Bundesbank posts €3.2 billion profit in 2015

The Bundesbank posted a profit of €3.2 billion for the 2015 financial year, compared to €3.0 billion in 2014. Speaking at the press conference on the annual accounts in Frankfurt am Main, Bundesbank President Jens Weidmann attributed the year-on-year increase in profitability primarily to the higher net result of financial operations, write-downs and risk provisioning. By contrast, the figure for net interest income declined. "Taken together, these factors meant that profitability was slightly up on the year," said Mr Weidmann in front of a large audience of journalists. The net profit for the year was transferred in full to the Federal Government of Germany.

While interest income, at €2.3 billion net, remained the most important source of earnings in 2015, it was the lowest net interest income recorded since the beginning of monetary union. In 2014, this item had come to as much as €3.1 billion.

Risk provisioning down slightly

In 2015, the Bundesbank tentatively scaled back its risk provisioning by €0.8 billion to €13.6 billion. Foreign currency holdings have traditionally been the main source of risk in the Bundesbank's balance sheet, but additional risks emerged between 2010 and 2012, amongst other things from the Eurosystem's Securities Market Programme (SMP) for purchasing government and private sector bonds. Against this backdrop, the Bundesbank increased its risk provisioning in three steps to an overall €14.4 billion between 2010 and 2012. According to Mr Weidmann, the volume of refinancing loans and SMP securities, which had been in the focus of risk provisioning, have decreased since then. As Mr Weidmann highlighted, "risks were lowered as a result". 

The Bundesbank's profit is not affected by items which are subject to market price movements, such as gold and foreign currency holdings. The resulting valuation gains are reported under the balance sheet item "Revaluation accounts", which at the end of 2015 stood at €105.7 billion. In 2014, this item had come to €104.5 billion.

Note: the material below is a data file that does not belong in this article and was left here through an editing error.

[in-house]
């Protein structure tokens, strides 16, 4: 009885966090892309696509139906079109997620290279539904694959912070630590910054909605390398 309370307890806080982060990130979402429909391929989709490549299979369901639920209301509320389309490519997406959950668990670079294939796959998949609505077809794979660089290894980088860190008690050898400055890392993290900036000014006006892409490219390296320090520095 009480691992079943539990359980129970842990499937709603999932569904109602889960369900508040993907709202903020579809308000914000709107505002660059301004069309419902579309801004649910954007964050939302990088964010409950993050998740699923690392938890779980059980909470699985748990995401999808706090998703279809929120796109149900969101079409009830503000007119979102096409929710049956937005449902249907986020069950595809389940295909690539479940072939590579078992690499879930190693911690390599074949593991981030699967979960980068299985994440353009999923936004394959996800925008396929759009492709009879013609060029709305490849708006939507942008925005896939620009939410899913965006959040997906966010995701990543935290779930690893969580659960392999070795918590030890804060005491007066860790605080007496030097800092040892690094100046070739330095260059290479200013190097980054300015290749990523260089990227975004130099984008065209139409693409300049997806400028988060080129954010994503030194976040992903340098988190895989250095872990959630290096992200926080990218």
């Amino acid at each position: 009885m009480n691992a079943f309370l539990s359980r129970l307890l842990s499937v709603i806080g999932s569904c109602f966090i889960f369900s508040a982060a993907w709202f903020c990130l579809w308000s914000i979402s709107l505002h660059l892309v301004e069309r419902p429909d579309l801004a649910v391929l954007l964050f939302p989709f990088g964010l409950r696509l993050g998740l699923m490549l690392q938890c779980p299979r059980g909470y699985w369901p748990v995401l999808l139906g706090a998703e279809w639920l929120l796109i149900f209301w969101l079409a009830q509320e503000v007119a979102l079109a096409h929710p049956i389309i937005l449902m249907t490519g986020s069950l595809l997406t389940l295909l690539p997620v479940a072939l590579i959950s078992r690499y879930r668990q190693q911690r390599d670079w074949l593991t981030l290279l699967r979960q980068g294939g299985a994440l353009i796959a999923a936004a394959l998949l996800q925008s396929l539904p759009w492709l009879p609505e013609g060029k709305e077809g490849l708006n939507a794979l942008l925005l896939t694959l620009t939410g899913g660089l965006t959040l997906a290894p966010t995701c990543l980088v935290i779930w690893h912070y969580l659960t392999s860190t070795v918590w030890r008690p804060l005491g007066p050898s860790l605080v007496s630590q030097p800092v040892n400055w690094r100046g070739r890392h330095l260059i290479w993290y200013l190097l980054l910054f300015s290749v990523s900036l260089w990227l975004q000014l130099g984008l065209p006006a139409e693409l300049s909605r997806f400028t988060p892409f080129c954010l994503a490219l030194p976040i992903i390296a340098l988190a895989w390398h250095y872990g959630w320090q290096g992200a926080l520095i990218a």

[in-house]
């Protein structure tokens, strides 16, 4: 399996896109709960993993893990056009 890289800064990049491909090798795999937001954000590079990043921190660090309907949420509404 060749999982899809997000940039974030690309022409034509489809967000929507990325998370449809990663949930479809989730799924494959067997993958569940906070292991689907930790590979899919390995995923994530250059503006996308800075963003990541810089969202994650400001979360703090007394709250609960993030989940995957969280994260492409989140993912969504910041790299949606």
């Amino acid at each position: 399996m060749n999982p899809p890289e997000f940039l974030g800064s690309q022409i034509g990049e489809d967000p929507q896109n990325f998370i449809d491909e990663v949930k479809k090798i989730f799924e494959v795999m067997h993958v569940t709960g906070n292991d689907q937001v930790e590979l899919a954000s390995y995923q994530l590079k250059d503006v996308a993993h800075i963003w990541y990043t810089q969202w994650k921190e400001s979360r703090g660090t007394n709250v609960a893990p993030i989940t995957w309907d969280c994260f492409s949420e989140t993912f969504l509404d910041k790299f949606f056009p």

The Bundesbank's total assets rose from €770.8 billion in 2014 to €1,012 billion in 2015. "The Bundesbank's balance sheet in 2015 continues to be driven by monetary policy activities, mainly in connection with the financial and sovereign debt crisis," explained Executive Board member Joachim Nagel, who is responsible for accounting and controlling. On the assets side, the balance sheet expansion was predominantly attributable to inflows of liquidity from other European countries, Mr Nagel continued, which were reflected in a €123.4 billion increase in the TARGET2 claim on the European Central Bank, taking it to €584.2 billion as at year-end 2015. Moreover, the stock of securities held for monetary policy purposes climbed by €122.1 billion to €172.3 billion, he explained.

German economy in good shape

The German economy has continued to make good progress according to Mr Weidmann, who added that employment had reached yet another record high last year and unemployment had dropped further, also attesting to the healthy macroeconomic situation. While wage growth was marked, inflation had remained subdued, he continued; this had led to a distinct rise of 2.2 % in real disposable income. "It was not surprising, then, that private consumption was the main engine driving the economy last year," Weidmann remarked. In 2016, too, brisk domestic demand will probably fuel economic activity, which is set to follow a clear upward trajectory despite the slight upturn in risk. 

As regards the euro area, the Bundesbank President said that, all in all, the economic outlook there was likewise looking rosier. "The euro area's gradual economic recovery is likely to continue in the rest of this year and in 2017," he noted, going on to say, however, that the biggest challenge would undoubtedly be giving the single currency a robust and consistent overarching framework. "Thus far, the framework of the euro area has not been stable enough," Weidmann stated, which is why he believes it is crucial to realign liability and control.

No wholesale abolition of cash

With respect to the current debate surrounding caps on cash transactions and the potential abolition of the €500 banknote, Weidmann voiced his doubts that these measures could effectively combat terrorist financing or money laundering, pointing out that cash is still the most popular means of payment in Germany. "I would therefore consider it disastrous if the general public were to be given the impression that the mooted abolition of the €500 note and caps on cash usage were the first steps in a move towards abolishing cash entirely," Weidmann said. The President stressed that the Bundesbank takes a neutral stance with regard to the various forms of payment. "We see our role in assisting and supporting the general public in using those payment methods which they wish to use."